So there you have it: my entryway that isn't an entryway! You can click on the picture below to see last week's post on the other side of my door. Have a great week!

Tuesday, February 17, 2015

Teacher Tuesday: hand signals for quick transitions

I cannot take any credit whatsoever for today's tip- that goes to my cooperating teacher during my student teaching. This is totally and completely stolen from her, and I have continued to use it in every single class, every single day of my teaching career.

Transitions between activities, especially when the students need to move, can be one of the most difficult things to manage in the classroom. And in elementary general music, we tend to have a lot of those. Although this only covers one aspect of those transitions, it certainly does make things a lot faster and smoother.

I hold up 1 finger as a cue for them to stand, 2 fingers for sitting up/forward in their chairs, and 3 for sitting back. The great thing about having a hand signal for these actions is that I can get them ready for an activity while explaining the directions at the same time. These are also perfect to use in concerts, because the audience can't see me holding up one hand. I use this for everyone 1st grade and older, and they get very good at moving quickly and quietly. At the beginning of the school year we practice and I tell them they have to be fast, but if they make sound it doesn't count.

Not only is it great to have a signal for standing, sitting up, and sitting, but I have found that these specific signals are intuitive. When I hold up 1 finger, it is like I am motioning up, so it is easy for students to remember. When I use 2 fingers to have students sit up, I often find myself turning my hand upside down and motioning to a student's feet to remind them to put their 2 feet flat on the floor.

Besides all of the up and down we do for singing, playing recorders etc, the hand signals are very handy when we need to move to another part of the room. I use 1 finger to tell them to stand, then I turn that finger in the direction that I want them to turn, and they all turn at the same time. This is also excellent preparation for concerts, especially when students are on risers. Usually I have them then start with the first row to walk to the new spot and the next rows follow, or sometimes I will tell them to start at the back row. Having them all turn together makes it much easier for students to smoothly follow the line and know exactly where to go. Plus it looks very impressive to classroom visitors and concert audiences! 

Do you use any hand signals in the classroom?  What routines do you have in place to make transitions go more smoothly?

Monday, February 16, 2015

Mommy Monday: a simple and happy mail drop spot

I live in a pretty small apartment, so I don't have an actual entryway, let alone a mud room or anything else of the sort. But I do still single-handedly manage a busy home, so I have found my simple and happy mail drop spot by my door to be very helpful for keeping things in order!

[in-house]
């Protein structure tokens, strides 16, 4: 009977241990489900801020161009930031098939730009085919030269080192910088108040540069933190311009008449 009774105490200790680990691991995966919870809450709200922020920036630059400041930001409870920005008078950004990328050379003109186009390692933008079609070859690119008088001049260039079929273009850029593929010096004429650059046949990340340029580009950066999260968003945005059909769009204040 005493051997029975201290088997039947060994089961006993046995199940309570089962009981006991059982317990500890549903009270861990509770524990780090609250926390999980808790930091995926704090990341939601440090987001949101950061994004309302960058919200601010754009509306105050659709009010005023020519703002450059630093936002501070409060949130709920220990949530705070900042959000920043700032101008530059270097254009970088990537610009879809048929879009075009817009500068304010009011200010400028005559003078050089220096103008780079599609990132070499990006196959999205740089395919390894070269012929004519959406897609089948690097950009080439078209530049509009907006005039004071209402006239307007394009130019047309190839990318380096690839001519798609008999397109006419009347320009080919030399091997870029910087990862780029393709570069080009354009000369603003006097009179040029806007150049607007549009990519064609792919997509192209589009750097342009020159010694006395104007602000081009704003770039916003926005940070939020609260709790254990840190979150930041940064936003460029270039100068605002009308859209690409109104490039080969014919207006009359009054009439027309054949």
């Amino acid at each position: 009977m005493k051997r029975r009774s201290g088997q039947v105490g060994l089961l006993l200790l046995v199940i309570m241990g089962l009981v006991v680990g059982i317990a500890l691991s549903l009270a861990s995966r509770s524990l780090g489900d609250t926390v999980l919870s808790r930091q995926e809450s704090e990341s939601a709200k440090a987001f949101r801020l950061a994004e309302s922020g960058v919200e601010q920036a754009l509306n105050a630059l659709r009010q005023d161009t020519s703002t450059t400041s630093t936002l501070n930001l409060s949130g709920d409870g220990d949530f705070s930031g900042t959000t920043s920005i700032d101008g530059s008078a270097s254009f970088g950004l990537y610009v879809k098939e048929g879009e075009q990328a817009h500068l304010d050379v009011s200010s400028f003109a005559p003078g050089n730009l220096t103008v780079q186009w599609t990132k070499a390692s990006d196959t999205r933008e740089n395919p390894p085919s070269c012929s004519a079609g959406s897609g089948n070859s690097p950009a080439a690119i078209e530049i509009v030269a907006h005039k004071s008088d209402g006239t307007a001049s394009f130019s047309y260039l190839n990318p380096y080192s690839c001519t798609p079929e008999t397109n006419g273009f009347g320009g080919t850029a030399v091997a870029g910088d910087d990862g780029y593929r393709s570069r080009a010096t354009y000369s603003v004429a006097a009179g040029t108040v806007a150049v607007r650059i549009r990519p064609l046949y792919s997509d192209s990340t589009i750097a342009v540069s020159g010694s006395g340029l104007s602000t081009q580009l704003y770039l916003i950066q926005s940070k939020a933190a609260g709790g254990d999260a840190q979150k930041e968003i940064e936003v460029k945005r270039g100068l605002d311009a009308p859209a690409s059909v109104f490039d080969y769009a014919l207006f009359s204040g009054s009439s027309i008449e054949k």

This is right inside my apartment, on the wall next to my door. This area serves two important purposes for me: helping me organize my mail, and helping me maintain a positive frame of mind. 

I know a lot of people like to sort their mail into more categories, but since there's only one adult in this house, I really don't need to sort it too much- I just need a place to put it so I don't lose it and/or get toddler messes all over it, and a reminder to deal with it before it turns into a mountain of no return. I put everything that hasn't been dealt with in the "in" box, and put anything that I need to mail in the "out" box. I got these simple file holders and then put washi tape around the edges. I labeled them with black contact paper and a chalk pen. 

I love having little reminders next to my front door that help me stay positive and focused on what's important. I actually got the collage of the girls and I for free when Walgreens ran a promotion, and hung that up with the same washi tape I used on the mail folders. The frame is from the dollar store, with some leftover scrapbook paper inside. I write different verses and quotes that I come across to inspire me. 

It's nothing fancy, but I love how functional and happy this space is. What do you have closest to your front door? 

Tuesday, February 10, 2015

Teacher Tuesday: world music- finding "authentic" music for the classroom

Music from around the world is an integral part of my teaching, but I don't own a single book that is a "collection of songs from around the world" or something similar. I also don't have much of a classroom budget, so I get most of my music for free- both for general music and for my choirs. When I share my ideas with fellow music teachers, I have found that many don't feel confident in their ability to find "authentic" pieces on their own- they would much rather use something from a trusted source, such as a textbook series or music education magazine. The problem is that even in those sources, there is a lot of misinformation, and many of the songs are presented with lesson suggestions that take the song completely out of its cultural context and throw it into an activity that is supposed to make the music "more accessible" for the teacher and the students.

I have found that students are perfectly capable of relating to an authentic presentation of a song from a foreign culture when they are given the right tools. 

I have also found that the best way to make music from a foreign culture accessible or relate-able is to use children's songs from that culture instead of the folk songs we find in so many textbooks.